25. Tom says:

    Daddy C: You’re right about the real people factor. I respect them as well. My dip into the dot-com pool netted me with two layoffs/buyouts in as many years. But one opportunity always led to another. The business of writing is changing and evolving. I hope those who leave (voluntary or not) can find something that is challenging and fulfilling. As someone who spent 7 years on the Belo payroll, it’s frustrating to see management continue to spin in circles while digital media is continuing to speed ahead.

  26. I understand what you mean. I did a dot.bomb cycle myself trying to sell the AP and Voter News Service real time exit polling using Palm VII technology. It worked like a charm, only thing that killed us was something about a hanging chad.

    Yes, the industry is changing and 10 years from now we’ll all be able to look back at this as a hard time that led to something new. I submit that as the bean counters in news orgs continue to look at the focus group data and the bottom line, that those of us in the real world seek to keep the focus on preserving the reporting of news, whatever form that takes.

    And meanwhile, seek to help our friends and their families who as of 7:15 a.m. this morning, are living with an ominous cloud over their homes.

  27. GuiltyBystander says:

    So, anyone up for a pool guessing how much of a bonus Decherd gets after firing 500 employees. I start the bidding at $500,000.

  28. Oh My Eyes says:

    His continuing mistakes… cash investment errors (Cuecat), media errors (TxCN and Quick), and his focus on building a Belo presence from the Young Street property, all the way to the American Airline site did the paper in finally.

    He should be burned in effigy at the next Press Club Board meeting.

    Or in the parking lot at Louie’s… either will be acceptable.

  29. AS says:

    Hey, I watch TXCN, it’s the only thing that can put me to sleep most nights.

  30. ME says:

    GuiltyBystander and Oh My Eyes have it.

    Start the cuts where you can gain the most and still have a functioning workforce.

    Lose 1 (or 2 or more) $1 million dollar salary or 500 20-40k jobs? Doesn’t make much sense to me but I’m not the head of a company.

    All this will mean is another shift in job titles for upper management, another bonus, and more work for those that can’t afford to leave.

  31. Someone Else says:

    Hey, I’m all for slashing the obscene salaries and bonuses of news business CEOs who seem to get rewarded the most when they inflict maximum pain and suffering on their underlings.

    Another thought. I noticed on the Mr Sunshine site that the target number in the DMN newsroom is 40. The newsroom needs to lose 40 editors and writers, in other words, to meet Belo’s layoff goals.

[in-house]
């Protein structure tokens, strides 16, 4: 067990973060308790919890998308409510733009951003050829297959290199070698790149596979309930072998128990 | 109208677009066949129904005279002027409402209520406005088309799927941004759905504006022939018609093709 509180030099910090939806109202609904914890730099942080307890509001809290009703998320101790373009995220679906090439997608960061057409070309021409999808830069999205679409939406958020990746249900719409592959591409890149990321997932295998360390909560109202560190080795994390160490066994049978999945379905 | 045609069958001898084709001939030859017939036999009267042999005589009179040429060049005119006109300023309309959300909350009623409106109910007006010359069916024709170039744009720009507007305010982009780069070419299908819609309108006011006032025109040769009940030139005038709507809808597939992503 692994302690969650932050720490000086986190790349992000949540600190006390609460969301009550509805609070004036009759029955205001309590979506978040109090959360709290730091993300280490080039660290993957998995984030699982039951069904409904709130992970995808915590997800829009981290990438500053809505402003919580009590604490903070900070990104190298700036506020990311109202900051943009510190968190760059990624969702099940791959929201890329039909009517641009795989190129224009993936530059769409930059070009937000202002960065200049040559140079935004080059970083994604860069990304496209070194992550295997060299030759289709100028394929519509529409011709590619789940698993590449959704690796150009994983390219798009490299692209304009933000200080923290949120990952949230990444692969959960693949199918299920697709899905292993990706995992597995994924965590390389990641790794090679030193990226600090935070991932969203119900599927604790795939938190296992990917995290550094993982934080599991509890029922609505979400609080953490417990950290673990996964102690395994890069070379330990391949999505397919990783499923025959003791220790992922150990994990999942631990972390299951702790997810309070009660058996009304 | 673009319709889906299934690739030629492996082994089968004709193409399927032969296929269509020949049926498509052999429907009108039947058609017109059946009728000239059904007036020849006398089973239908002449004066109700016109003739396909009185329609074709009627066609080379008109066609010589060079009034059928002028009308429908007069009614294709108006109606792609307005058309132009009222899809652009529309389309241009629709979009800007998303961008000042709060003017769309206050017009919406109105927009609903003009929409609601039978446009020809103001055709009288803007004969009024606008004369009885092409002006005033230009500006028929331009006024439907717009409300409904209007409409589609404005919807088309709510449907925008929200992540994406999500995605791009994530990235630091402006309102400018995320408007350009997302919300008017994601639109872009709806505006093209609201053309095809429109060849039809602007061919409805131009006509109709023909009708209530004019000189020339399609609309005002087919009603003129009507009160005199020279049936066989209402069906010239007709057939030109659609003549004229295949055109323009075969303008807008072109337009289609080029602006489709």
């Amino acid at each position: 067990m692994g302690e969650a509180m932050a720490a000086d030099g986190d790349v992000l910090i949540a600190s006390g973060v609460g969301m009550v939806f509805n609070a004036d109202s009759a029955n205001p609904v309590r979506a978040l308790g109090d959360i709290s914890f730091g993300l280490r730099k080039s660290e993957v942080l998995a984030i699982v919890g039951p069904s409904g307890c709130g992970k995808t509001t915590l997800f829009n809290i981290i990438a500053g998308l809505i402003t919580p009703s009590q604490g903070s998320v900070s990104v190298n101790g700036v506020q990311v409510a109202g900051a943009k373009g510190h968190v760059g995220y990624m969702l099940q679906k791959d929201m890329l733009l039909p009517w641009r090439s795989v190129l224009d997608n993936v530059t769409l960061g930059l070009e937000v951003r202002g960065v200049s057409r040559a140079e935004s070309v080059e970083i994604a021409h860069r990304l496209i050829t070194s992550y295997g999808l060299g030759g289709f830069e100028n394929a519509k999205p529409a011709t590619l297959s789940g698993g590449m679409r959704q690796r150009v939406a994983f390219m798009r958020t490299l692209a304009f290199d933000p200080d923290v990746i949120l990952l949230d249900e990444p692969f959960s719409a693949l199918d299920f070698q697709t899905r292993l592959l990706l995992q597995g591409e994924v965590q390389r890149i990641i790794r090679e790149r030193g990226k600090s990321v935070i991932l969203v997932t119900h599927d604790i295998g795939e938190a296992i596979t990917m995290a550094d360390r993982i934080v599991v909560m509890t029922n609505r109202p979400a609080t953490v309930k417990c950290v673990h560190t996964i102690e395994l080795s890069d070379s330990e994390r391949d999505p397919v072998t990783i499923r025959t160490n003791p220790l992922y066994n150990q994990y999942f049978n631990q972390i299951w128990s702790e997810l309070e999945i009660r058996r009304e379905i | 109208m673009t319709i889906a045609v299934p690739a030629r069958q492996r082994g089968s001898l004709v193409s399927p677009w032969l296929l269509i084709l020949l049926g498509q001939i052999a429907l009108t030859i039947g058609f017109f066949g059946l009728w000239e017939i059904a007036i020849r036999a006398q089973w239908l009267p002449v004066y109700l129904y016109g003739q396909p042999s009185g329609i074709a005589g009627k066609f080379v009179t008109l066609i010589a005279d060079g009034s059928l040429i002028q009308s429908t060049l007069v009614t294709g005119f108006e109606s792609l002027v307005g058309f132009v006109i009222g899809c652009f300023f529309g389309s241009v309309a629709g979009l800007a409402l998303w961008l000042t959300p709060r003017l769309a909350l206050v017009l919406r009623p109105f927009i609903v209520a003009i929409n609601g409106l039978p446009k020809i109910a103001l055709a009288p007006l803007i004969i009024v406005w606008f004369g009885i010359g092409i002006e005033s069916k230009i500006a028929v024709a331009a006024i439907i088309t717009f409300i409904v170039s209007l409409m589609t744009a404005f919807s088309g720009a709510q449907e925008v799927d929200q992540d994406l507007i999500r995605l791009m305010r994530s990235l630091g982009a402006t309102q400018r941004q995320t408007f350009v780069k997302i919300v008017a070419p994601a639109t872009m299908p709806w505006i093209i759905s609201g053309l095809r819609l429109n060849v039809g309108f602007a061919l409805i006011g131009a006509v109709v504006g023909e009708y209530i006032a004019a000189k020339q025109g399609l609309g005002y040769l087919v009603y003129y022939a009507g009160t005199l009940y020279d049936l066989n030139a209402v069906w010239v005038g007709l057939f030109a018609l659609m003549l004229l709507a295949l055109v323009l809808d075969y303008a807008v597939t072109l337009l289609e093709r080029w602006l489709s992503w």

Thing is, at many newspaper companies which are also facing tough times and tough decisions, care is taken during layoffs and buyouts NOT to tamper with the folks who produce income (thank you, advertising reps) and those who produce content.

    That would be the reporters and editors.

    Wonder why Belo thinks its content providers are expendable?

  32. Louisa Meyer, Dallas ISD parent since 1993 says:

    Here’s my simplistic list of why Belo lost me as a viewer and reader: columnists live outside of Dallas – way outside; education reporters don’t have kids in our schools plus treat the assignment as, in Eric’s words, “an investigative beat vs. a reporting beat;” and a focus group driven agenda that determined bad news about Dallas and its schools sells to the burbs and rural areas. In hindsight, those billboards I complained about were a complete bust. http://dallas.bizjournals.com/dallas/stories/2007/07/02/editorial4.html

    As for those who fear corruption will go undetected without the likes of Woodward and Bernstein at a traditional newspaper, I say, think again. We’d still be drinking Dan Rather’s Kool-Aid if not for the bloggers.

  33. Response says:

    Someone else,

    Belo thinks its content providers are expendable for a few reasons. One, the content providers aren’t in the financial meetings and can’t explain their worth. Two, advertisers don’t read the paper, so the stories are irrelevant. Belo only listens to advertisers, not readers. If it could be all ads and no stories, it would try it. If it didn’t work, they would lay people off.

  34. david look says:

    perhaps AHBelo will sell their Plano plant and reinvest those proceeds in a south dallas plant.

    but that would be putting their money where their opinions are…

    they are great at telling us where to invest our tax $$ vs their shareholder $$